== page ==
Zampanò repeats his act in every town. He sleeps with women and drinks too much wine. He is all instinct and no thought. Gelsomina wants to unshackle herself emotionally and spiritually. Chains are part of Zampano's act. He breaks them across his chest by flexing his muscles and pulling the chain apart. What chains him to his nature he can’t unhook. He is hooked on his physical strength. He doesn’t question; he acts. Gelsomina tells him, “You have to think.” She means that he should think of her as valuable not only for the coins her clowning brings in. Once she runs away from Zampanò only to be found by him. He won’t give her up. The road they travel never arrives in any center but circumvents, keeping them on the edge. They are outsiders, foragers with no place to bathe or wash their clothes. The dust and dirt of the road accumulates. Zampano and Gelsomina carry the road with them. People who come to their shows are ordinary. Willing to laugh, they share their food with them and pay them for their comedy. The townspeople are also outsiders. They are poor and have no road to travel. They have children, they own taverns, they survive their husbands' deaths. They are happy to be entertained. They sympathize and offer help. They don’t pity.

Zampanò and Gelsomina join a circus. Gelsomina wants Zampanò to teach her how to play the horn. She begins to get her footing. When she goes in front of an audience she feels that all the world's a stage. She asks Zampanò about Rosa. Her ghost haunts the road. Life is about change. Zampanò resists and is taunted by a tightrope walker, the Fool (Richard Basehart) who makes fun of his one act. Zampanò is chained to the past. Connections with women are shallow and brief. Gelsomina picks up the Fool’s melody, a melancholy tune. The Fool plays it on his violin. Gelsomina masters it on her horn. As she plays it everywhere, that tune becomes how she will be remembered. The Fool picks on Zampanò in a way Gelsomina never could. Zampanò is brutal but not inhuman.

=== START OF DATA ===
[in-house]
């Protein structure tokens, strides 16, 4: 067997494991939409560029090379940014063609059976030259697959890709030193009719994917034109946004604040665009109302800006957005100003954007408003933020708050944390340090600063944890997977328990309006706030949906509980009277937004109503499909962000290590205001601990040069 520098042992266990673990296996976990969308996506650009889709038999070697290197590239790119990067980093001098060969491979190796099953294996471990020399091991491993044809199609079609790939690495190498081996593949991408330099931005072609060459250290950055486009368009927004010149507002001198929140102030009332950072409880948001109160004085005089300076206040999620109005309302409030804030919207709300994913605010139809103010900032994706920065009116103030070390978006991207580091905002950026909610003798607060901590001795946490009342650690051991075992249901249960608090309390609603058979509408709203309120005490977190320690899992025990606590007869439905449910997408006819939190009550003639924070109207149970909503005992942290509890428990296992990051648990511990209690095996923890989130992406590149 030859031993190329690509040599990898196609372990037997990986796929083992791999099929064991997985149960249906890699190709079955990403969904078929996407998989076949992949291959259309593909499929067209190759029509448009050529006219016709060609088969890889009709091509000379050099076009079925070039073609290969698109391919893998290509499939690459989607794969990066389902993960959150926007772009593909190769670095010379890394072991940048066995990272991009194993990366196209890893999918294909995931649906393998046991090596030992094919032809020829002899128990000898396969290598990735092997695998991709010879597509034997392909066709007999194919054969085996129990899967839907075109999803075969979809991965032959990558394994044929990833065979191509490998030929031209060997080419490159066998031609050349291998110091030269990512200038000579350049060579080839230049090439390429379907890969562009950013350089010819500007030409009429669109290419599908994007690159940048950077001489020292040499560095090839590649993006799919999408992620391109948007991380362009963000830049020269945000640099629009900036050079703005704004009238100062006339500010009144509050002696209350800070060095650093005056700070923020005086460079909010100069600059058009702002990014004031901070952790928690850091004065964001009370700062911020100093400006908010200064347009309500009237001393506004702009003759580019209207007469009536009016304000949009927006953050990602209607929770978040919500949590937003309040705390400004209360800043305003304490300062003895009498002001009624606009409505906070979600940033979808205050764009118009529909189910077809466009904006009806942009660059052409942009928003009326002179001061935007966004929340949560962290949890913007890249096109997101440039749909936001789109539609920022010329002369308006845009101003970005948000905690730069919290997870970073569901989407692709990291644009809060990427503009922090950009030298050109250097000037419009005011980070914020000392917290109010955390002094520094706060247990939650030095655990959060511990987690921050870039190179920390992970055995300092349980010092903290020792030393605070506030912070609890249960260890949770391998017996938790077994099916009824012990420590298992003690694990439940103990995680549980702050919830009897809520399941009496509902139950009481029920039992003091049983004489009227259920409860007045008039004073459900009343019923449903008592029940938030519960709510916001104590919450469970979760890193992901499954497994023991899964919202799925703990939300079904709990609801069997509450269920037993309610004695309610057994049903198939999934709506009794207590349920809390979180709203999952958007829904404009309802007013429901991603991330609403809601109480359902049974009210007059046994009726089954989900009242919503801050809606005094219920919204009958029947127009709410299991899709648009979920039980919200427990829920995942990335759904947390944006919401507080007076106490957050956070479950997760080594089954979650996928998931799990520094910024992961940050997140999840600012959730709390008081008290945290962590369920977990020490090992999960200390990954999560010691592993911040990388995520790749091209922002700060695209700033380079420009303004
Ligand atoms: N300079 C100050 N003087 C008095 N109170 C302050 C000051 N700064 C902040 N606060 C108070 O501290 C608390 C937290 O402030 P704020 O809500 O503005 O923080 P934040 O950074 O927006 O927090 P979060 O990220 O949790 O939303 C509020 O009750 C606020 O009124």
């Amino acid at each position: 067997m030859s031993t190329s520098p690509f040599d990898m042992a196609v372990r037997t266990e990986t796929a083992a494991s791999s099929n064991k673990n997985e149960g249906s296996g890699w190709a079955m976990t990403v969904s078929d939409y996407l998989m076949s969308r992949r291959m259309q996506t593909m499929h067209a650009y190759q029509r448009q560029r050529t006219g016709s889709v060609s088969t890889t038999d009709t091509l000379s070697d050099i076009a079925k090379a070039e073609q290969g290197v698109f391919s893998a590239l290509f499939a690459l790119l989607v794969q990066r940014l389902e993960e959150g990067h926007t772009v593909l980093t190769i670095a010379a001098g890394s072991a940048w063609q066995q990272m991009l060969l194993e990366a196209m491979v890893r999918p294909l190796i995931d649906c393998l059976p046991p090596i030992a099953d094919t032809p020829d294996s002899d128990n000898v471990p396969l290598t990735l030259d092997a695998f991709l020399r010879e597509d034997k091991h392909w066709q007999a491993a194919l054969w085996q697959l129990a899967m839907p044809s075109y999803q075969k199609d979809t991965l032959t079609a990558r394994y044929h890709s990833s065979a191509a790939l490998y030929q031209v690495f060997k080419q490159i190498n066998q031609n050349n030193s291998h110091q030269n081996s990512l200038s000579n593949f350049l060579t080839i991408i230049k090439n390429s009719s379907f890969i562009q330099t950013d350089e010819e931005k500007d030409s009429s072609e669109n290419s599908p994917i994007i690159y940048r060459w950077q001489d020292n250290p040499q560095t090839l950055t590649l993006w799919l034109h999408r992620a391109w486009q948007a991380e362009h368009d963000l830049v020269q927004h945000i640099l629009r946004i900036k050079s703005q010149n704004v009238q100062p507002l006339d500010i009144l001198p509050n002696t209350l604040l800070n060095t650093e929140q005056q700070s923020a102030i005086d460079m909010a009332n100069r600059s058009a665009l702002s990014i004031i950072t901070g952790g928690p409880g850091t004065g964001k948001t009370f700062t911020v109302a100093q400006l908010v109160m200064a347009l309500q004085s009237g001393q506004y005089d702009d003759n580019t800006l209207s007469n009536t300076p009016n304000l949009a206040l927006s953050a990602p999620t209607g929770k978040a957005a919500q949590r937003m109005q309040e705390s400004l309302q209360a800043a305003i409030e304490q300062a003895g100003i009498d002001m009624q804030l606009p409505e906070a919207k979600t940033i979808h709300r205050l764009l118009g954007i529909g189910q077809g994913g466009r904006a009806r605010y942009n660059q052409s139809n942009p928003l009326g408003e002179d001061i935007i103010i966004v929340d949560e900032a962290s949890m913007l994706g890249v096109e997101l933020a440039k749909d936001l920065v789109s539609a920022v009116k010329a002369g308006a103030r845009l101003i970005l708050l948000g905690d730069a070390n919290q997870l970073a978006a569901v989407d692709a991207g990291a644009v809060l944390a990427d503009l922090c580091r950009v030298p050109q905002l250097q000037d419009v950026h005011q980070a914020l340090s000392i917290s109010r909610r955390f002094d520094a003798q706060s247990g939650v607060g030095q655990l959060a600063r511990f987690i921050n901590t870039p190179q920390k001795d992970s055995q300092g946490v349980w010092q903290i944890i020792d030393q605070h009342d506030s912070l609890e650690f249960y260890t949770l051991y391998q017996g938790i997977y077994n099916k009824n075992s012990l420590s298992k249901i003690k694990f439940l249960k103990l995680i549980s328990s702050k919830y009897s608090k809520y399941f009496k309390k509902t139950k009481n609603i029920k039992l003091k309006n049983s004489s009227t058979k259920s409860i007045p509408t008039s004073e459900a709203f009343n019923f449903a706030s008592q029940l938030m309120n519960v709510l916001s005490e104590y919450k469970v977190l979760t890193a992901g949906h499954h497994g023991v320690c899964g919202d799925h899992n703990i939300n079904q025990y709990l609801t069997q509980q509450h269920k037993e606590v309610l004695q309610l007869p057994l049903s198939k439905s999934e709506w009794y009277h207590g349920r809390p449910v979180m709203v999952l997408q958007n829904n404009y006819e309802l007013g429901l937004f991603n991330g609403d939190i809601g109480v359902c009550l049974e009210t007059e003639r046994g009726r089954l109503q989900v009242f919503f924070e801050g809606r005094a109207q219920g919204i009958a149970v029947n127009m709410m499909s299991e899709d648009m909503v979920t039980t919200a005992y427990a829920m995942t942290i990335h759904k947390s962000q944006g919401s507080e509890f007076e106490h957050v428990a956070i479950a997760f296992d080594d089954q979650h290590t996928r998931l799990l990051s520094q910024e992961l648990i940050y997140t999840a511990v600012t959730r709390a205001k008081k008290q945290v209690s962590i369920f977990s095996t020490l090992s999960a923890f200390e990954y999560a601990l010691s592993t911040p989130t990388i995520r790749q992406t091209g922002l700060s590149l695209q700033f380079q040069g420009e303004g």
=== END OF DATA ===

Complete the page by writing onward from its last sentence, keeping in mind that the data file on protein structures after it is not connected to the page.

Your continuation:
The Fool tells Gelsomina that Zampanò must like her or he would have left her. She tries again and again to show him her value. His vision is only as far as the next town. Gelsomina is the most adaptable to the road. She changes with each experience. She learns what she can, she makes friends, she easily loves. Zampanò is rigid. He has his act. He is unable to listen to anyone or share anything of himself. This is his mistake. There is an end to every road. In La Strada the road ends at the water, the place where the road began. Gelsomina is no longer with Zampanò. He has lost her like he lost Rosa. No other human beside him, he is alone with the sound of the waves licking at the shore. He has eroded his life. He clutches at the sand.

 

Tova Gannana writes for the Seattle Art Museum Film Department and CSA Hitchcock.
The Dark Lady Of American Letters